In 1929, on the heels of Mickey Mouse's initial popularity, Walt Disney sought to expand the number of cartoons regularly released by his studio. He did so by creating the Silly Symphonies series, which ran from 1929 to 1939 for a total of 75 cartoons. Silly Symphonies usually featured stories or scenes set to specific songs or types of music, and for the most part didn't star any of the regular Disney characters. The series proved invaluable in giving the Disney artists a chance to experiment with various story and art styles and techniques, which in turn led, eventually, to the animated feature films.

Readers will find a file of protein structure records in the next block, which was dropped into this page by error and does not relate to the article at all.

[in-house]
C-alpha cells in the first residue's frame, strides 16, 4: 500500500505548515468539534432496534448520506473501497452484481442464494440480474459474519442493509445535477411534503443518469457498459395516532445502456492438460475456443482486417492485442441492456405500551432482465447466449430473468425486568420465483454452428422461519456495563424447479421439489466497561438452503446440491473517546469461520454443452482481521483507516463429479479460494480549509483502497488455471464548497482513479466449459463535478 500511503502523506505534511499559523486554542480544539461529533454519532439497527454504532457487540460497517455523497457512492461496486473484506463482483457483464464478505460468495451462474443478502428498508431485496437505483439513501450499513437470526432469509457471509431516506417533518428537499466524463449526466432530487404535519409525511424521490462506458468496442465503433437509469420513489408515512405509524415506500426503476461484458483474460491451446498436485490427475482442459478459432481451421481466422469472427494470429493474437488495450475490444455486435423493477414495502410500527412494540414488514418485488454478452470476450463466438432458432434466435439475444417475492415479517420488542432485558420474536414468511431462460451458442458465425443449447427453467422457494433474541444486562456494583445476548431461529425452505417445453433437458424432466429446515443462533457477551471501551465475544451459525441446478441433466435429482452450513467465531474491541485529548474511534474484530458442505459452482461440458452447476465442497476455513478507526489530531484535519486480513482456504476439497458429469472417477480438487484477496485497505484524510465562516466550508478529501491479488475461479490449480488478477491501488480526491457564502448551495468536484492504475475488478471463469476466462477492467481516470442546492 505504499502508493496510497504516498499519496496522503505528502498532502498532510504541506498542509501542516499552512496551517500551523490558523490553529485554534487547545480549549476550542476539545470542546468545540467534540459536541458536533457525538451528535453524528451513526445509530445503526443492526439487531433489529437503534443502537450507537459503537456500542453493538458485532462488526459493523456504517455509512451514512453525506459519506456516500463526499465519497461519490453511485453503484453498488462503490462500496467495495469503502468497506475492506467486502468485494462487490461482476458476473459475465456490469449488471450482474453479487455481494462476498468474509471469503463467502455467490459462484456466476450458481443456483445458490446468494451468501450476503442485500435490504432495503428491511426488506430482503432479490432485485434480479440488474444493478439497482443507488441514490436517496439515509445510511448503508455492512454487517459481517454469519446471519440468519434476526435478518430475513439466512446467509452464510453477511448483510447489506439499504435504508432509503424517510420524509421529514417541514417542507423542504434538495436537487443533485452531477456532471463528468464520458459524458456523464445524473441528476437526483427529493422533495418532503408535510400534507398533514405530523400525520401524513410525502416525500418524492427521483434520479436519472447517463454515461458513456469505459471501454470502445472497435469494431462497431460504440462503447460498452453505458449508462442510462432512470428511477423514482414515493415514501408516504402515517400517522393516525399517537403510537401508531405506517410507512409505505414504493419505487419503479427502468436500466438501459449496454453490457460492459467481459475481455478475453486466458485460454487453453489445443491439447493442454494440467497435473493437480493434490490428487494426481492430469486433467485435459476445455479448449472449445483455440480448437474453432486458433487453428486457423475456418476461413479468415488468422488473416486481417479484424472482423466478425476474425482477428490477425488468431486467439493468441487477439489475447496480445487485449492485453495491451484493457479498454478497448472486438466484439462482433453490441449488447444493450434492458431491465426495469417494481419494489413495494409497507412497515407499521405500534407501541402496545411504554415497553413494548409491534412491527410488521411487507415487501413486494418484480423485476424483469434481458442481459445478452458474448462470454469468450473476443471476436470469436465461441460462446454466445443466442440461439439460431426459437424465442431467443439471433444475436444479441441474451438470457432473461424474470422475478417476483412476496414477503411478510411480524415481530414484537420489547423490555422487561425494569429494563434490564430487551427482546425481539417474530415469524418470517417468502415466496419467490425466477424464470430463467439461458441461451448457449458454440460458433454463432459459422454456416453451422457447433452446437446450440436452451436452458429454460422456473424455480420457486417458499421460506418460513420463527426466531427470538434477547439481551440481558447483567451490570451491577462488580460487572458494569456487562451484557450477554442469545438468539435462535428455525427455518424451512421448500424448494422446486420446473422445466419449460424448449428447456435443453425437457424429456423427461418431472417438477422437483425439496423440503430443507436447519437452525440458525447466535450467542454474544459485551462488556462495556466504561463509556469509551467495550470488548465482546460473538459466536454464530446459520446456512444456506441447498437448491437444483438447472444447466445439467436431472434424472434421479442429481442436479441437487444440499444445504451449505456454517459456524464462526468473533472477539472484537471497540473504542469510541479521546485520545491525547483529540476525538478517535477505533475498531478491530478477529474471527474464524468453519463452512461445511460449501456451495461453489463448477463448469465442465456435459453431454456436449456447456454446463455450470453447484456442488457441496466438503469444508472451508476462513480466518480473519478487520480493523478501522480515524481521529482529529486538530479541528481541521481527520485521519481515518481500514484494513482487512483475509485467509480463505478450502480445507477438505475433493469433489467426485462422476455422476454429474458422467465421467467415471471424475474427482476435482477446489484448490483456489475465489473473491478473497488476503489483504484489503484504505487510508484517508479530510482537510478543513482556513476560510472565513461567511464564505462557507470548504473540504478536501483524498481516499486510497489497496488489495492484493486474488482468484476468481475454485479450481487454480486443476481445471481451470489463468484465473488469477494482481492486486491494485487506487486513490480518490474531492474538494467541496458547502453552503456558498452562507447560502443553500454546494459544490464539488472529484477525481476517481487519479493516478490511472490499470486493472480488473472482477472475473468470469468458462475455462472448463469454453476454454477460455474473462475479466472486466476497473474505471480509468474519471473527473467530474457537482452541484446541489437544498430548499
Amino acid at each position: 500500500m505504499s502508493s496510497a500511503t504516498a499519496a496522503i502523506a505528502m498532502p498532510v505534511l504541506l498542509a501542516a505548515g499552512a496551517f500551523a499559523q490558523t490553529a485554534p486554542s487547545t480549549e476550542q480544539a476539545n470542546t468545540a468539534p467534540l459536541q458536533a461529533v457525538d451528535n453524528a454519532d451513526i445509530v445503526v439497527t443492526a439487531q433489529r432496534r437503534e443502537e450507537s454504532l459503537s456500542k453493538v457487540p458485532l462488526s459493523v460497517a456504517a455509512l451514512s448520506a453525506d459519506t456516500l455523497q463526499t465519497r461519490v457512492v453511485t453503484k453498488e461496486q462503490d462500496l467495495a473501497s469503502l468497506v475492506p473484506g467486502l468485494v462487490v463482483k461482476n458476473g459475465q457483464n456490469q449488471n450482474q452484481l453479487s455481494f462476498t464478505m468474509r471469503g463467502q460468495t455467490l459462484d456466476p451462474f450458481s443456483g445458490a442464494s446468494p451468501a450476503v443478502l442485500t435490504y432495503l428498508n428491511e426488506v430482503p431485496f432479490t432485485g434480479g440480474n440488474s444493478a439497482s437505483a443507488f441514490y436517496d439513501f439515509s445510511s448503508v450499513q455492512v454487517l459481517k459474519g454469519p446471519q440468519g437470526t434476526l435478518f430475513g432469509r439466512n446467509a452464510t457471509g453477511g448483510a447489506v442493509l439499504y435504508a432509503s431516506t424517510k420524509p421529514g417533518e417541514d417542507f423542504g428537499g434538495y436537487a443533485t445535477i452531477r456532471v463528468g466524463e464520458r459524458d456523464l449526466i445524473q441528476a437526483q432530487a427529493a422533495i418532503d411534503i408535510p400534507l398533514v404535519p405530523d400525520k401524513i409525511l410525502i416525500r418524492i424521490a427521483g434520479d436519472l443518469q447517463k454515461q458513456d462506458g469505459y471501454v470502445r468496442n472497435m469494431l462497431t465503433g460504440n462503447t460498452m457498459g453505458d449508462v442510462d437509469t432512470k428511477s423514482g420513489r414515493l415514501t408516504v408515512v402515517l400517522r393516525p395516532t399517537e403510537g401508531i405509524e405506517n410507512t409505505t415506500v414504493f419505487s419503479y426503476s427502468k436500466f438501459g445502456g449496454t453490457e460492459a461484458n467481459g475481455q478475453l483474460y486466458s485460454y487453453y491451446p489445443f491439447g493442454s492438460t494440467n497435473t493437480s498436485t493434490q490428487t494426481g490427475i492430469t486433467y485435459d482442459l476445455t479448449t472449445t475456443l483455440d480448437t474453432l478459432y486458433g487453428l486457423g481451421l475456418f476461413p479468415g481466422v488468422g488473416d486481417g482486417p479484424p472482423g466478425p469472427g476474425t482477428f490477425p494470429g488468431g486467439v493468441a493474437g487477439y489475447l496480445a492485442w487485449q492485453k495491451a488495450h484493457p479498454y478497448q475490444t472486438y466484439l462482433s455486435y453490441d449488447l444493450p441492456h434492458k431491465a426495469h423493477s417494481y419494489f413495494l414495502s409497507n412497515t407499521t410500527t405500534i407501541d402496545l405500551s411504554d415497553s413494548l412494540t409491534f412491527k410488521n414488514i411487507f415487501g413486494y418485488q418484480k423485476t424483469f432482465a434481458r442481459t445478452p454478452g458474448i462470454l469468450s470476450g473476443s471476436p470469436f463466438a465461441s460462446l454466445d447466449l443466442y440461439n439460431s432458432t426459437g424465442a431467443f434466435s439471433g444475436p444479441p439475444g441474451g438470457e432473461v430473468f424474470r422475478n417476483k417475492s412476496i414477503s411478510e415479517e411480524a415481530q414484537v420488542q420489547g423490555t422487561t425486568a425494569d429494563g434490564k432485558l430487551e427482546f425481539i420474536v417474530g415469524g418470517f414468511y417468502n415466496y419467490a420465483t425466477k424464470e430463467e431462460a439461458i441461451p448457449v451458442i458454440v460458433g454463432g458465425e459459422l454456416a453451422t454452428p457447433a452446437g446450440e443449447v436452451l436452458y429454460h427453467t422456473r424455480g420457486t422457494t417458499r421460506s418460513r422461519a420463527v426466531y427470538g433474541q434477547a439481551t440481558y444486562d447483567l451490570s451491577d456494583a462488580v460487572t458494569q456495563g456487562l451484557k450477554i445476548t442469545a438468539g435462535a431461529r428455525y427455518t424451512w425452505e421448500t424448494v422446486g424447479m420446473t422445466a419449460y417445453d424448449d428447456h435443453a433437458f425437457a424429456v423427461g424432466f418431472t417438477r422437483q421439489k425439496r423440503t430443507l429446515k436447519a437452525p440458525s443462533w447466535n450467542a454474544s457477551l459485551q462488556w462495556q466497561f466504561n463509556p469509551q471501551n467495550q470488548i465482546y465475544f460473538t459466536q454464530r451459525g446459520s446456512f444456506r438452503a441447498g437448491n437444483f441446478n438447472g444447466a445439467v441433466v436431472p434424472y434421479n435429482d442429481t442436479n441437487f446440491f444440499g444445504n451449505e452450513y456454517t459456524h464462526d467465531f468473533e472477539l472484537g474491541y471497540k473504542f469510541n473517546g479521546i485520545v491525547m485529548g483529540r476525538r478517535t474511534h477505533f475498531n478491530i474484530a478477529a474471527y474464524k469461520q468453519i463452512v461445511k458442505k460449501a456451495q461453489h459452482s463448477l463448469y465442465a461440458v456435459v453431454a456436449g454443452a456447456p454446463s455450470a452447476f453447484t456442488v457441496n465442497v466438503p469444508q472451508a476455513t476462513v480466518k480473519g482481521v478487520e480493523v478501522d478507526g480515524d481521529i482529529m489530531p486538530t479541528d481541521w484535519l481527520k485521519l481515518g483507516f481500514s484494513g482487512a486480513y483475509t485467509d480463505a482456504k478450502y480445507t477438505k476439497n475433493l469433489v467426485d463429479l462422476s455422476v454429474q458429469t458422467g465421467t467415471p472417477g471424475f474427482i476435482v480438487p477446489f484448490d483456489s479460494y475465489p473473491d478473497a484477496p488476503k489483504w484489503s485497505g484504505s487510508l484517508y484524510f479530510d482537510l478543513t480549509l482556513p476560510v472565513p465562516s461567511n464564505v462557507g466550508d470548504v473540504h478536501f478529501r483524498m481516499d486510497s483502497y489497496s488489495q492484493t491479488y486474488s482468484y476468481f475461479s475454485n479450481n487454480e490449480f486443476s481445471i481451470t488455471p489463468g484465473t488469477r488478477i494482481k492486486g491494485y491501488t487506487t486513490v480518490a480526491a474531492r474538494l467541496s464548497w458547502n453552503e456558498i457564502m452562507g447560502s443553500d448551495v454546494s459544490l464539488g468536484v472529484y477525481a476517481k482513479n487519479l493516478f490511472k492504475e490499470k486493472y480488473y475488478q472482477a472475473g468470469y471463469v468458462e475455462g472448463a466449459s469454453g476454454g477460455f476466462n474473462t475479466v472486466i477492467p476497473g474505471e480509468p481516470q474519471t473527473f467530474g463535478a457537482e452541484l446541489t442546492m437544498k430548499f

The first of the Silly Symphonies was The Skeleton Dance, a somewhat macabre cartoon that showcases the early animation style of Disney's then-right-hand man, Ub Iwerks. Most notably for this cartoon, Iwerks animated the still-startling image of a skeleton leaping forward at the viewer and seemingly swallowing the camera. Also featured is a musical soundtrack created and adapted by Carl Stalling, who would later go on to create the distinctive musical backgrounds for the Warner Brothers cartoons. Note that the "plot" to The Skeleton Dance is essentially the same as that for Night on Bald Mountain, which audiences saw 11 years later.